I don’t know about you, but I tend to be all or nothing. It’s true in how I eat (either off sugar or face down in chocolate), how I read, how I work, and how I love. I’m a binge-everything. Which, uh, makes it very hard to find balance: I’m either going full throttle or at a stand-still (or creeping in reverse like a tortoise on retreat).
This fall, I’ve been stuck in turtle mode. Why? Some personal stuff, but also because last year was such a whirlwind of writing and editing and publishing and meeting new readers and attending fairs and making promo and just figuring out this whole “how to be an author thing.”
Thanks to you all, I’ve already succeeded beyond my wildest dreams. I’m no NYT bestseller, but I’ve got regular sales and, more importantly, y’all seem to really like my books! I’m so touched and surprised and pleased and … and … terrified.
Terrified? What? Yeah. I am. Because what if the next thing I write, people hate? What if I’m not “doing it right,” whether in terms of publishing frequency or keeping a street team or knowing where to be when or…? “Not doing it right” is the worst fear of a perfectionist. Because I guess it’s code for “failing.” And who likes failing?
So, yeah, stupid anxiety’s got me pulling my head into my shell.
The other hard reality I hit this summer was realizing I can’t put quite as many hours into my writing career as I feel I need to to “do it right”, because, well, I still have a darling husband and two wonderful kids and a messy house that need me. And friends and family to be with it and…and…
See? That balance thing again. Dang it.
Last month, I fell off the beam. After manically doing flips and handsprings for over a year (figuratively – in real life, I hurt myself doing somersaults now!), I suddenly found myself face down on the mat.
And I haven’t wanted to get up. Just this week, I realized it’s because I’m scared if I do, I’ll return to trying to pull off a routine that surpasses my current level of talent and ability. That all-or-nothing thinking again. Oops.
Time to stand up. Time to take those steps forward. One foot in front of the other – no fancy tricks required, just steady movement. I’ve got my NaNoWriMoproject set (A Delicate Matter – Sophie’s story!), The Demon Duke to edit, and a whole bunch of other authorly things to catch up on.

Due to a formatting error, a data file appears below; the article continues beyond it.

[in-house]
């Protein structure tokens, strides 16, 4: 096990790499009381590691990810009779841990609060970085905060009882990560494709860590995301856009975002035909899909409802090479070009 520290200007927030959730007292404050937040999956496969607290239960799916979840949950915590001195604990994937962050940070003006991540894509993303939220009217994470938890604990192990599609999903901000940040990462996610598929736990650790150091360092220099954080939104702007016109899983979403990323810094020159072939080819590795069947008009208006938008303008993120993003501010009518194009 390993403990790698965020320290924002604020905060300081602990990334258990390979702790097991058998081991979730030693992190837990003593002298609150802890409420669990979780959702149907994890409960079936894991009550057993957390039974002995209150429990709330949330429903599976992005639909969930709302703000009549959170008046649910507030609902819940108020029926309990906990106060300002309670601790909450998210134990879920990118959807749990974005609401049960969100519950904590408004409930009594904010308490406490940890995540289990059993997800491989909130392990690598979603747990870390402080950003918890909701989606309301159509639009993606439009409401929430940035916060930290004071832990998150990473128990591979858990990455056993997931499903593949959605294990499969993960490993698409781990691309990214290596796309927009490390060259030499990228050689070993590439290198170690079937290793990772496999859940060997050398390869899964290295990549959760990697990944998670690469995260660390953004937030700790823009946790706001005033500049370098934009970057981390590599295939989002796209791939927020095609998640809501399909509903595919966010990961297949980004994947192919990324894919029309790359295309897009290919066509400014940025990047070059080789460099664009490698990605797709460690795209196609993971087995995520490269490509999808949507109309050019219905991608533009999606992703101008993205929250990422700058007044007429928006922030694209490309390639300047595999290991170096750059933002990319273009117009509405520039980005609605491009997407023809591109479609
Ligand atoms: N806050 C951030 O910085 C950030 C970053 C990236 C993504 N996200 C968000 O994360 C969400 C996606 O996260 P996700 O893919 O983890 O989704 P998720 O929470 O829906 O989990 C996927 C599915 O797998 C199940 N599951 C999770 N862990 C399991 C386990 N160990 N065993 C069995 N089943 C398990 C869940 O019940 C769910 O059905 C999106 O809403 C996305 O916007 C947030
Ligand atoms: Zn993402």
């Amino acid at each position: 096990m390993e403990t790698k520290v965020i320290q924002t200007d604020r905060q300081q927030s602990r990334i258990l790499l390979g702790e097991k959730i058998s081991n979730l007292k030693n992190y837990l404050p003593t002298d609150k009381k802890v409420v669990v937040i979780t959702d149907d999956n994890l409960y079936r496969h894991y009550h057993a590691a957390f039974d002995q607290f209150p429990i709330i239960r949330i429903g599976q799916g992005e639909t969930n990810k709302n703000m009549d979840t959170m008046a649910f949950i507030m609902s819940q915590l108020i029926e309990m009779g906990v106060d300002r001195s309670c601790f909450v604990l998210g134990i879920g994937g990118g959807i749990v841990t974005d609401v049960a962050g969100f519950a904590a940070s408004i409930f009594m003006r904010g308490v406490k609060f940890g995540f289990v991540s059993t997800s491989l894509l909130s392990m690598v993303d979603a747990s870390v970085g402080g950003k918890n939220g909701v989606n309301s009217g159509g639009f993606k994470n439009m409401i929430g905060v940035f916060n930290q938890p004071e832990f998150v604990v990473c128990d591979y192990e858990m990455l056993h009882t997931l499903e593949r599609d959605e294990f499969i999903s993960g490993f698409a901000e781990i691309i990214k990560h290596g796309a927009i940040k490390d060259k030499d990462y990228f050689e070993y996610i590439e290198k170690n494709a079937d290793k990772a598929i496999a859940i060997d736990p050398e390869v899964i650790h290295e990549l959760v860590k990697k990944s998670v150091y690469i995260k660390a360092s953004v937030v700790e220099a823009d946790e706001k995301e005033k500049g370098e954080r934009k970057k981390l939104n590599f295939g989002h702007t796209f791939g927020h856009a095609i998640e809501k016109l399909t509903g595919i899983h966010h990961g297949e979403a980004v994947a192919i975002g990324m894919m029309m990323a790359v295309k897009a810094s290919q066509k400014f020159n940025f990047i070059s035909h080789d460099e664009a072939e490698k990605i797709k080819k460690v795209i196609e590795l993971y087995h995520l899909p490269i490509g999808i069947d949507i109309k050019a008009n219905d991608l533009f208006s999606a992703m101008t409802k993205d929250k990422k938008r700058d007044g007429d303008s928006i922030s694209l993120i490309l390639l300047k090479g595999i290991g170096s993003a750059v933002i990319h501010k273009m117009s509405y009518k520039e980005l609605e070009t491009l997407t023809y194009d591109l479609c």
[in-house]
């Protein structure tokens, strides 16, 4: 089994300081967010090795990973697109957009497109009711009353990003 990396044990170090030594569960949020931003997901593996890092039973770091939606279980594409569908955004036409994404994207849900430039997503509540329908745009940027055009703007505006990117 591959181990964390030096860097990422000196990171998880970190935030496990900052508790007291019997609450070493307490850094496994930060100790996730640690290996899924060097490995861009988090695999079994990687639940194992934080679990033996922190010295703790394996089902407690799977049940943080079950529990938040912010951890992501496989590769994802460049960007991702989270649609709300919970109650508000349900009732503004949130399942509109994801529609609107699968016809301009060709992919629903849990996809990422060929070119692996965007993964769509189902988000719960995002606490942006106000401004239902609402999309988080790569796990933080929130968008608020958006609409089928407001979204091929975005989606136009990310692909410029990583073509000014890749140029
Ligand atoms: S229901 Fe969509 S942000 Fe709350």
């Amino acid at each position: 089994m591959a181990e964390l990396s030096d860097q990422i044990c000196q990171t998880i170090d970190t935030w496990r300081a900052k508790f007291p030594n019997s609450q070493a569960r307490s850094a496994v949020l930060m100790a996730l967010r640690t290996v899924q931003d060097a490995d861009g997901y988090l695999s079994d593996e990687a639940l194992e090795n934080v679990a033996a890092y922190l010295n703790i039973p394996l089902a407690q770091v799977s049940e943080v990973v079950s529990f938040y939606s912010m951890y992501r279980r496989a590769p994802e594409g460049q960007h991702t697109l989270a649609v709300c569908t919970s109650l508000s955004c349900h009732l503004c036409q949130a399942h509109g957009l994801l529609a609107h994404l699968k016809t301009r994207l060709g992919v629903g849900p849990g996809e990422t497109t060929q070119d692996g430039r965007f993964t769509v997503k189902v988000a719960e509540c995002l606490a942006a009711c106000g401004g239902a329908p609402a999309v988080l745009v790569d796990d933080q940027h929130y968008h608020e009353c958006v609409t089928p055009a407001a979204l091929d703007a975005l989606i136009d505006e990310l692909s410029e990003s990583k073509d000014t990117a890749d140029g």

Because screw you, anxiety! You won’t rob me of my joy anymore. I’m ready to get back to the happy and peppy and fun-loving Margaret I truly am, the one who’s so grateful for all the blessings she has – including the ability to be on this journey with y’all. Because sharing the love is what I was born to do, peeps.
Thank you, dear readers and writer friends and everybody who’s supported me and cheered me on this far. I’m gonna figure this balance thing out. Because I have a whole lot more stories to tell and I love writing them. I love sharing them. And I love you. With all my heart.
Usually, the monthly Virginia Romance Writers meetings take place in Richmond. To get there, I simply hop on interstates 81 and 64, and two hours later, I’ve arrived. It’s fast. It’s familiar. It’s not particularly relaxing.
This past weekend, the VRW meeting happened in Fredericksburg. Let me tell you, there is no direct interstate route between Harrisonburg and Fredericksburg. Oh, I could take interstates, but it’d actually tack time onto the trip. Instead, I dutifully followed Google and traversed the smaller highways, 33 and 20.
Ha ha, see what I did there? A Matter of Time is the name my next book. Working it into the title of this blog post was a stroke of genius, or, more likely, a sign I need more sleep.
See, like many authors, I’m discovering there just isn’t enough time. For anything, it sometimes feels.
Writing isn’t even a full-time job for me – or it isn’t supposed to be. The Mom Hat still comes first, and since I have to drive kids to and from school, it chops up my day. Not to mention in the mornings and once they’re home, my silly kiddos actually want some of my attention. My darling husband, too.